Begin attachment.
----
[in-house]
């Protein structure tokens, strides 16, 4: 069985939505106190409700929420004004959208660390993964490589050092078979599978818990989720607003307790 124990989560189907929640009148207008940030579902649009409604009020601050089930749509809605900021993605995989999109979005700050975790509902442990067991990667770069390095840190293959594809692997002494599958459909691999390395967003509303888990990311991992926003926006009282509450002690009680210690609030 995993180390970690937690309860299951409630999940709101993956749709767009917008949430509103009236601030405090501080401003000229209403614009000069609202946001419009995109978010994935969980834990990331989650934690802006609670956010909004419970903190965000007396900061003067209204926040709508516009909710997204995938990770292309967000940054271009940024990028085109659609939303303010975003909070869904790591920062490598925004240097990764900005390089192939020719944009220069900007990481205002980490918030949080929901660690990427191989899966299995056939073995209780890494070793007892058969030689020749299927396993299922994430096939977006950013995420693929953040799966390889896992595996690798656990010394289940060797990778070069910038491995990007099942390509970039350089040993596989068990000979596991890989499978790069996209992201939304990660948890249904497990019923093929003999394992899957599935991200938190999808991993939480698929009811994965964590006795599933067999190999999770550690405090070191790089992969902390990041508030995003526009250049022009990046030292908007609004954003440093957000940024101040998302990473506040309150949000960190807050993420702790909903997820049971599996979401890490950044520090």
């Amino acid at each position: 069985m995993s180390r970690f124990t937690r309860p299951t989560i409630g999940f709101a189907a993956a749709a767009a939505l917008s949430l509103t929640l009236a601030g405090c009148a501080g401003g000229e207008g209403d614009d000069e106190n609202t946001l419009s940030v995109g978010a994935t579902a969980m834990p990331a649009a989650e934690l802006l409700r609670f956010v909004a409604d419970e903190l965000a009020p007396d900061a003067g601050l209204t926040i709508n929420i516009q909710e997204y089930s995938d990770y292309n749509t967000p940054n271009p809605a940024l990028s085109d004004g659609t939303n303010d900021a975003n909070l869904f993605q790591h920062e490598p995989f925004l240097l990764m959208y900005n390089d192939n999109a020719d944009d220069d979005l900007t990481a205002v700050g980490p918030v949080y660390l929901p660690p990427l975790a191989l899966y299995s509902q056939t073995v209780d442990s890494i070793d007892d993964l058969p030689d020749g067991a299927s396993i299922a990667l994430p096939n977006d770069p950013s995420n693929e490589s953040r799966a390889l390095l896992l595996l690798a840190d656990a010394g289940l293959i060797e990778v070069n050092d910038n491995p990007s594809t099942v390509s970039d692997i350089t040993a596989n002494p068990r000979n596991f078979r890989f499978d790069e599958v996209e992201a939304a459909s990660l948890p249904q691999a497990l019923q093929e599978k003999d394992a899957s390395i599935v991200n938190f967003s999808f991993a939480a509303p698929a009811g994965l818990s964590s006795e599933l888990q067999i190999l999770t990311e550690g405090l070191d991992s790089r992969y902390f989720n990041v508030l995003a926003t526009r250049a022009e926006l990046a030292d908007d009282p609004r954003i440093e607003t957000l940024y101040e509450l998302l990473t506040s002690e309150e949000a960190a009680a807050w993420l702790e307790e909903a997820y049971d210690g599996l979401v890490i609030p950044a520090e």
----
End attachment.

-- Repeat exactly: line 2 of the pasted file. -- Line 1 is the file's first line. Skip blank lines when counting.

């Protein structure tokens, strides 16, 4: 069985939505106190409700929420004004959208660390993964490589050092078979599978818990989720607003307790 124990989560189907929640009148207008940030579902649009409604009020601050089930749509809605900021993605995989999109979005700050975790509902442990067991990667770069390095840190293959594809692997002494599958459909691999390395967003509303888990990311991992926003926006009282509450002690009680210690609030 995993180390970690937690309860299951409630999940709101993956749709767009917008949430509103009236601030405090501080401003000229209403614009000069609202946001419009995109978010994935969980834990990331989650934690802006609670956010909004419970903190965000007396900061003067209204926040709508516009909710997204995938990770292309967000940054271009940024990028085109659609939303303010975003909070869904790591920062490598925004240097990764900005390089192939020719944009220069900007990481205002980490918030949080929901660690990427191989899966299995056939073995209780890494070793007892058969030689020749299927396993299922994430096939977006950013995420693929953040799966390889896992595996690798656990010394289940060797990778070069910038491995990007099942390509970039350089040993596989068990000979596991890989499978790069996209992201939304990660948890249904497990019923093929003999394992899957599935991200938190999808991993939480698929009811994965964590006795599933067999190999999770550690405090070191790089992969902390990041508030995003526009250049022009990046030292908007609004954003440093957000940024101040998302990473506040309150949000960190807050993420702790909903997820049971599996979401890490950044520090």